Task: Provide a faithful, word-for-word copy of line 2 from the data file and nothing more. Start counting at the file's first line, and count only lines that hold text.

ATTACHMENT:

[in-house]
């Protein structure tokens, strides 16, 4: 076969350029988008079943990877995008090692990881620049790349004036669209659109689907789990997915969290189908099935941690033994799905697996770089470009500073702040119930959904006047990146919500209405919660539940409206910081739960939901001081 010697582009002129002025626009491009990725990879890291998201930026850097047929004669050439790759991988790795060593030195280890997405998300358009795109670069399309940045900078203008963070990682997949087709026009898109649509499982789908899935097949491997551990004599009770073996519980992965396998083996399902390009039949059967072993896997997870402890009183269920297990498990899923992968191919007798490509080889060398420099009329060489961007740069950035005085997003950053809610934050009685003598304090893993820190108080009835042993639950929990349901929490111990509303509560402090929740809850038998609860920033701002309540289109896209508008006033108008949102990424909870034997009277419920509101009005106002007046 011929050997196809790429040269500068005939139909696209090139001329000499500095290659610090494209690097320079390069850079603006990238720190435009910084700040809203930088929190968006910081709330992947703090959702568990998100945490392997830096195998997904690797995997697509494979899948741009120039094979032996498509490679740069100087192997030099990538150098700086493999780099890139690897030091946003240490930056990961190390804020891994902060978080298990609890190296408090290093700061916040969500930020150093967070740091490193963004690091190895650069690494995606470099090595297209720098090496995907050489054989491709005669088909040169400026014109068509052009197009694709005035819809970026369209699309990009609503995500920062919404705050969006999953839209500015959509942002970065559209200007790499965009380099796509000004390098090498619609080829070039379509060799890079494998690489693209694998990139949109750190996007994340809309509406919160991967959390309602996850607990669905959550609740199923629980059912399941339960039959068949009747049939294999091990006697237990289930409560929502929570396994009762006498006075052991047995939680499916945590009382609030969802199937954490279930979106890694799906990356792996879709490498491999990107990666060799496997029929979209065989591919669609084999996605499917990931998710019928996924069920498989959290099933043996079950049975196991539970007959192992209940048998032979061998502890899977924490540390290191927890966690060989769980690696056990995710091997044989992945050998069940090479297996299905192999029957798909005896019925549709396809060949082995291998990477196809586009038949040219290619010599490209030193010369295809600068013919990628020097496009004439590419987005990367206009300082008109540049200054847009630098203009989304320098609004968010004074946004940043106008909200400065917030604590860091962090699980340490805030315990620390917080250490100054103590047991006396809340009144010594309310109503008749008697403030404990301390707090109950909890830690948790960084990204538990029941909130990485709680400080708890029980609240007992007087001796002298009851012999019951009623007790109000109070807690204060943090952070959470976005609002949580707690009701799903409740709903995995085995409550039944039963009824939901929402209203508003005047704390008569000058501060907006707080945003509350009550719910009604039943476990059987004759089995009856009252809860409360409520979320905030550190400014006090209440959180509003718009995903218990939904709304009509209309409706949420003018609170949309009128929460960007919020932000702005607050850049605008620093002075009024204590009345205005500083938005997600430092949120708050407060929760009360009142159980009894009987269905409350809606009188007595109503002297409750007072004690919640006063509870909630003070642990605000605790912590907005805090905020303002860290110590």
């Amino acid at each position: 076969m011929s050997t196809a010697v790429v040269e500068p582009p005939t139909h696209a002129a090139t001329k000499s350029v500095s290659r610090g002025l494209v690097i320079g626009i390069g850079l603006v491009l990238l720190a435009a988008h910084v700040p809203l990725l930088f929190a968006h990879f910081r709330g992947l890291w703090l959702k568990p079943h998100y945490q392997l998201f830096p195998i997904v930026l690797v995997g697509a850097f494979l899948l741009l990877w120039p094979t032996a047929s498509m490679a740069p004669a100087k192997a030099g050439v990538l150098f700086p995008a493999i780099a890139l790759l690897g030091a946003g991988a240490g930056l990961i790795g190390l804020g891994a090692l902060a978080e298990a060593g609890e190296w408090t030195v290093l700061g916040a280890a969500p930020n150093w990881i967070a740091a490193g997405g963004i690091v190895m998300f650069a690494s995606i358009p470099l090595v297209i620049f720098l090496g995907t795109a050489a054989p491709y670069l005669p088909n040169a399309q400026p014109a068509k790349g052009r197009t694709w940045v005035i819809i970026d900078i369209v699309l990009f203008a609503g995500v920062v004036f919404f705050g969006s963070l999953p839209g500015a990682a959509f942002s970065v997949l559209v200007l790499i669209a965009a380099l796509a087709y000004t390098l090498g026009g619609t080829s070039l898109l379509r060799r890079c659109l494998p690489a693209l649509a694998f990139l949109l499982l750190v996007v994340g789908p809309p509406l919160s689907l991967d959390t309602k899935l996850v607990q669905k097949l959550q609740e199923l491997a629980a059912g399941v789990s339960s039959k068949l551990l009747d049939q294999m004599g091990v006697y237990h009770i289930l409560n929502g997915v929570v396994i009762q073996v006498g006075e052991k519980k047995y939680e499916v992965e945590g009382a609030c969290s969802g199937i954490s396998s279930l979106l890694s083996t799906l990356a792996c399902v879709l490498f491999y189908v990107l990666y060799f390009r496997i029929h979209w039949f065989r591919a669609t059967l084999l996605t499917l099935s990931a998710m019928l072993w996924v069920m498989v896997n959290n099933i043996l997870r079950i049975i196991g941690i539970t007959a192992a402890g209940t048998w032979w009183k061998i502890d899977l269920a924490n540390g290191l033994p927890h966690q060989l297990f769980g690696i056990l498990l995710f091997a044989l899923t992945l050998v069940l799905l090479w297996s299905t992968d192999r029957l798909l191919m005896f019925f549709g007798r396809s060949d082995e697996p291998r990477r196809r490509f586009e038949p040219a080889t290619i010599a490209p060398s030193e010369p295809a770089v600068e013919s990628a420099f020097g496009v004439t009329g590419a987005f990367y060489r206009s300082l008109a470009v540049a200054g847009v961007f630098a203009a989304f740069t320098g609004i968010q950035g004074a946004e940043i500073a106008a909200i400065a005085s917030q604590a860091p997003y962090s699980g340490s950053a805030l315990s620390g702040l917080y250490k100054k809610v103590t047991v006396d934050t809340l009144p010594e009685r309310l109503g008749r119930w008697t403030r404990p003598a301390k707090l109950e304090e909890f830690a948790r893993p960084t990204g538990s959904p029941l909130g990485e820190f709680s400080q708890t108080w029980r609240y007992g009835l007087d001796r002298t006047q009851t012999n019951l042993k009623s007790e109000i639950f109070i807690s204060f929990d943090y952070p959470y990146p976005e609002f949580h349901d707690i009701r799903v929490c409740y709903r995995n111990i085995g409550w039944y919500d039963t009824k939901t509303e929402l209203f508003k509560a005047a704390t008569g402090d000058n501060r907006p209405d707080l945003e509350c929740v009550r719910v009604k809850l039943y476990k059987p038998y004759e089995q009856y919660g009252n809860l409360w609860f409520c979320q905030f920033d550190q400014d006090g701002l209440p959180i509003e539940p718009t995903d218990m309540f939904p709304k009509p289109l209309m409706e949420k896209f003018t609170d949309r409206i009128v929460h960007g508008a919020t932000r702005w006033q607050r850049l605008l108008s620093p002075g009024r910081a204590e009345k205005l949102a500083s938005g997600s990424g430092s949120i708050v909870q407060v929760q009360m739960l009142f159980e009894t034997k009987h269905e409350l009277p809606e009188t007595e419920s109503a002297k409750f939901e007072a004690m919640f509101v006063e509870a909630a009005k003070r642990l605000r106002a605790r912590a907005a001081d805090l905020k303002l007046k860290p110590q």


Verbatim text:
């Protein structure tokens, strides 16, 4: 076969350029988008079943990877995008090692990881620049790349004036669209659109689907789990997915969290189908099935941690033994799905697996770089470009500073702040119930959904006047990146919500209405919660539940409206910081739960939901001081 010697582009002129002025626009491009990725990879890291998201930026850097047929004669050439790759991988790795060593030195280890997405998300358009795109670069399309940045900078203008963070990682997949087709026009898109649509499982789908899935097949491997551990004599009770073996519980992965396998083996399902390009039949059967072993896997997870402890009183269920297990498990899923992968191919007798490509080889060398420099009329060489961007740069950035005085997003950053809610934050009685003598304090893993820190108080009835042993639950929990349901929490111990509303509560402090929740809850038998609860920033701002309540289109896209508008006033108008949102990424909870034997009277419920509101009005106002007046 011929050997196809790429040269500068005939139909696209090139001329000499500095290659610090494209690097320079390069850079603006990238720190435009910084700040809203930088929190968006910081709330992947703090959702568990998100945490392997830096195998997904690797995997697509494979899948741009120039094979032996498509490679740069100087192997030099990538150098700086493999780099890139690897030091946003240490930056990961190390804020891994902060978080298990609890190296408090290093700061916040969500930020150093967070740091490193963004690091190895650069690494995606470099090595297209720098090496995907050489054989491709005669088909040169400026014109068509052009197009694709005035819809970026369209699309990009609503995500920062919404705050969006999953839209500015959509942002970065559209200007790499965009380099796509000004390098090498619609080829070039379509060799890079494998690489693209694998990139949109750190996007994340809309509406919160991967959390309602996850607990669905959550609740199923629980059912399941339960039959068949009747049939294999091990006697237990289930409560929502929570396994009762006498006075052991047995939680499916945590009382609030969802199937954490279930979106890694799906990356792996879709490498491999990107990666060799496997029929979209065989591919669609084999996605499917990931998710019928996924069920498989959290099933043996079950049975196991539970007959192992209940048998032979061998502890899977924490540390290191927890966690060989769980690696056990995710091997044989992945050998069940090479297996299905192999029957798909005896019925549709396809060949082995291998990477196809586009038949040219290619010599490209030193010369295809600068013919990628020097496009004439590419987005990367206009300082008109540049200054847009630098203009989304320098609004968010004074946004940043106008909200400065917030604590860091962090699980340490805030315990620390917080250490100054103590047991006396809340009144010594309310109503008749008697403030404990301390707090109950909890830690948790960084990204538990029941909130990485709680400080708890029980609240007992007087001796002298009851012999019951009623007790109000109070807690204060943090952070959470976005609002949580707690009701799903409740709903995995085995409550039944039963009824939901929402209203508003005047704390008569000058501060907006707080945003509350009550719910009604039943476990059987004759089995009856009252809860409360409520979320905030550190400014006090209440959180509003718009995903218990939904709304009509209309409706949420003018609170949309009128929460960007919020932000702005607050850049605008620093002075009024204590009345205005500083938005997600430092949120708050407060929760009360009142159980009894009987269905409350809606009188007595109503002297409750007072004690919640006063509870909630003070642990605000605790912590907005805090905020303002860290110590």